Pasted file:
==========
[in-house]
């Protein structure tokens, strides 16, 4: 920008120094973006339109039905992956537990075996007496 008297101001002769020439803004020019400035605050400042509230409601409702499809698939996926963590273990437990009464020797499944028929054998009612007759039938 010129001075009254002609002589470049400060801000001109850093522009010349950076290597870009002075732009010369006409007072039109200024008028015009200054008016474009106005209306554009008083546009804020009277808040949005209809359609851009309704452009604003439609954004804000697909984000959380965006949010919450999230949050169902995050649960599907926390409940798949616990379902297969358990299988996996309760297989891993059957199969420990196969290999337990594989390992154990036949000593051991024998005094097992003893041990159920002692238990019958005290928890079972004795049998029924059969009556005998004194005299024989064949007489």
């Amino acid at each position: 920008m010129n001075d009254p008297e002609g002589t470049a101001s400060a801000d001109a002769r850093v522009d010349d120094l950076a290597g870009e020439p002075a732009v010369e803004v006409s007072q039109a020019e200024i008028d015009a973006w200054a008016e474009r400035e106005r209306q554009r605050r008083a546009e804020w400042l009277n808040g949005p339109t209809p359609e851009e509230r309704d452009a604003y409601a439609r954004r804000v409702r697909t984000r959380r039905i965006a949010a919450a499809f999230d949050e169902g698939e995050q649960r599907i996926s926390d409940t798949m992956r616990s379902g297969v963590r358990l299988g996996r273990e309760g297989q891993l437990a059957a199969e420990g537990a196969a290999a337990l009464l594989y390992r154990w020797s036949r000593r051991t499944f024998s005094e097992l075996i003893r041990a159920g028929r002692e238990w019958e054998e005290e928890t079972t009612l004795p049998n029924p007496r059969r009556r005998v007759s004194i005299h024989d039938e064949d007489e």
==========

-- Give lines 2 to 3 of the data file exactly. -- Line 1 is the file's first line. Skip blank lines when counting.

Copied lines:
């Protein structure tokens, strides 16, 4: 920008120094973006339109039905992956537990075996007496 008297101001002769020439803004020019400035605050400042509230409601409702499809698939996926963590273990437990009464020797499944028929054998009612007759039938 010129001075009254002609002589470049400060801000001109850093522009010349950076290597870009002075732009010369006409007072039109200024008028015009200054008016474009106005209306554009008083546009804020009277808040949005209809359609851009309704452009604003439609954004804000697909984000959380965006949010919450999230949050169902995050649960599907926390409940798949616990379902297969358990299988996996309760297989891993059957199969420990196969290999337990594989390992154990036949000593051991024998005094097992003893041990159920002692238990019958005290928890079972004795049998029924059969009556005998004194005299024989064949007489």
């Amino acid at each position: 920008m010129n001075d009254p008297e002609g002589t470049a101001s400060a801000d001109a002769r850093v522009d010349d120094l950076a290597g870009e020439p002075a732009v010369e803004v006409s007072q039109a020019e200024i008028d015009a973006w200054a008016e474009r400035e106005r209306q554009r605050r008083a546009e804020w400042l009277n808040g949005p339109t209809p359609e851009e509230r309704d452009a604003y409601a439609r954004r804000v409702r697909t984000r959380r039905i965006a949010a919450a499809f999230d949050e169902g698939e995050q649960r599907i996926s926390d409940t798949m992956r616990s379902g297969v963590r358990l299988g996996r273990e309760g297989q891993l437990a059957a199969e420990g537990a196969a290999a337990l009464l594989y390992r154990w020797s036949r000593r051991t499944f024998s005094e097992l075996i003893r041990a159920g028929r002692e238990w019958e054998e005290e928890t079972t009612l004795p049998n029924p007496r059969r009556r005998v007759s004194i005299h024989d039938e064949d007489e």